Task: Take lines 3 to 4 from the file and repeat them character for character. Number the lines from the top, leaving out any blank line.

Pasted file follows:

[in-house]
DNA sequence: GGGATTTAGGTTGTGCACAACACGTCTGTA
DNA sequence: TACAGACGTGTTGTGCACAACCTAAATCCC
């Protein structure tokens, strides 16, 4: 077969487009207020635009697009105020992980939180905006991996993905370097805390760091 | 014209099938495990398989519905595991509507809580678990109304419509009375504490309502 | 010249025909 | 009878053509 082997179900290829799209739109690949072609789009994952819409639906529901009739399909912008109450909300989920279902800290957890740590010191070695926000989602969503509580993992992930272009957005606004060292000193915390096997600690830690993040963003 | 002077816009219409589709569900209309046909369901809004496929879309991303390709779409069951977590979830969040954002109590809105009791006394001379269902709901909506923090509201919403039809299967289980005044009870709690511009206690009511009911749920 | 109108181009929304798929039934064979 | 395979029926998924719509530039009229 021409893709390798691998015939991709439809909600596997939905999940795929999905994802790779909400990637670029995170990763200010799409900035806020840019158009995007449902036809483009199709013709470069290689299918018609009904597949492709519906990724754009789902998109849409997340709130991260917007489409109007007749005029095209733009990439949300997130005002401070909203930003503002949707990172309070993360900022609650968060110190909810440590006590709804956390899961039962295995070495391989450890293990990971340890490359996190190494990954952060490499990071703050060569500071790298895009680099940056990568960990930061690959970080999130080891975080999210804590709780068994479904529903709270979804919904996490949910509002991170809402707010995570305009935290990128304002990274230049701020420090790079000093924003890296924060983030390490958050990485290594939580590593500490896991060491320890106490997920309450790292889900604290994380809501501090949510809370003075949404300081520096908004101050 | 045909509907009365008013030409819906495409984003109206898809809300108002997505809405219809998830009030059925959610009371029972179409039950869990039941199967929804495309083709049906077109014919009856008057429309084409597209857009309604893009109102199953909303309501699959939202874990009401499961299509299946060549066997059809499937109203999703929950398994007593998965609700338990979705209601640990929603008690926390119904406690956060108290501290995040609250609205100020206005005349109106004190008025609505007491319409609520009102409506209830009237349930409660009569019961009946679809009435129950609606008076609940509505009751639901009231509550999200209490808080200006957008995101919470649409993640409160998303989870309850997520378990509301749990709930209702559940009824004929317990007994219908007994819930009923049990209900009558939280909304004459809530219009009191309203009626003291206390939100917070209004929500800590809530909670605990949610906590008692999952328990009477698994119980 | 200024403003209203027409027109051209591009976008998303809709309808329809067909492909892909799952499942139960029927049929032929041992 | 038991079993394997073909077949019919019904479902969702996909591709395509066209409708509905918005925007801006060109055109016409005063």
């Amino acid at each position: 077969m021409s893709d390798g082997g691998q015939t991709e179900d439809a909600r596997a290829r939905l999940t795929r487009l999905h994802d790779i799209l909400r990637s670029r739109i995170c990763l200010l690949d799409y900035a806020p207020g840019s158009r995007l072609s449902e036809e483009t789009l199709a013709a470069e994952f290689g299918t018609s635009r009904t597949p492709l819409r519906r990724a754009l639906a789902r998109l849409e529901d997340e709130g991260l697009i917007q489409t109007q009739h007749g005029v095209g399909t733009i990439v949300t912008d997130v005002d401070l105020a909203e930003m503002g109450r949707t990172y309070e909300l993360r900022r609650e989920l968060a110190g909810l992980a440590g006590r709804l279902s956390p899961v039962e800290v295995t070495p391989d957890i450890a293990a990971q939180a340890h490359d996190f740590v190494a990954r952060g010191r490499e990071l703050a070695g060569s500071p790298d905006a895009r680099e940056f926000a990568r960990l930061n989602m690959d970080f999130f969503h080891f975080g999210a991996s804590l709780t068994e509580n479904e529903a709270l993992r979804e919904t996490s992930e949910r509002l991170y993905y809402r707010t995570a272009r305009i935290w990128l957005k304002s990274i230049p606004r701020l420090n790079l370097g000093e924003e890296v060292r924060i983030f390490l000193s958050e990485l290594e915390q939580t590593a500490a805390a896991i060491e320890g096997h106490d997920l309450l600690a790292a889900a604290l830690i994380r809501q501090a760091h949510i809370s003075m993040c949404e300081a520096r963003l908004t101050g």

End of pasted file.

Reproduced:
DNA sequence: TACAGACGTGTTGTGCACAACCTAAATCCC
């Protein structure tokens, strides 16, 4: 077969487009207020635009697009105020992980939180905006991996993905370097805390760091 | 014209099938495990398989519905595991509507809580678990109304419509009375504490309502 | 010249025909 | 009878053509 082997179900290829799209739109690949072609789009994952819409639906529901009739399909912008109450909300989920279902800290957890740590010191070695926000989602969503509580993992992930272009957005606004060292000193915390096997600690830690993040963003 | 002077816009219409589709569900209309046909369901809004496929879309991303390709779409069951977590979830969040954002109590809105009791006394001379269902709901909506923090509201919403039809299967289980005044009870709690511009206690009511009911749920 | 109108181009929304798929039934064979 | 395979029926998924719509530039009229 021409893709390798691998015939991709439809909600596997939905999940795929999905994802790779909400990637670029995170990763200010799409900035806020840019158009995007449902036809483009199709013709470069290689299918018609009904597949492709519906990724754009789902998109849409997340709130991260917007489409109007007749005029095209733009990439949300997130005002401070909203930003503002949707990172309070993360900022609650968060110190909810440590006590709804956390899961039962295995070495391989450890293990990971340890490359996190190494990954952060490499990071703050060569500071790298895009680099940056990568960990930061690959970080999130080891975080999210804590709780068994479904529903709270979804919904996490949910509002991170809402707010995570305009935290990128304002990274230049701020420090790079000093924003890296924060983030390490958050990485290594939580590593500490896991060491320890106490997920309450790292889900604290994380809501501090949510809370003075949404300081520096908004101050 | 045909509907009365008013030409819906495409984003109206898809809300108002997505809405219809998830009030059925959610009371029972179409039950869990039941199967929804495309083709049906077109014919009856008057429309084409597209857009309604893009109102199953909303309501699959939202874990009401499961299509299946060549066997059809499937109203999703929950398994007593998965609700338990979705209601640990929603008690926390119904406690956060108290501290995040609250609205100020206005005349109106004190008025609505007491319409609520009102409506209830009237349930409660009569019961009946679809009435129950609606008076609940509505009751639901009231509550999200209490808080200006957008995101919470649409993640409160998303989870309850997520378990509301749990709930209702559940009824004929317990007994219908007994819930009923049990209900009558939280909304004459809530219009009191309203009626003291206390939100917070209004929500800590809530909670605990949610906590008692999952328990009477698994119980 | 200024403003209203027409027109051209591009976008998303809709309808329809067909492909892909799952499942139960029927049929032929041992 | 038991079993394997073909077949019919019904479902969702996909591709395509066209409708509905918005925007801006060109055109016409005063």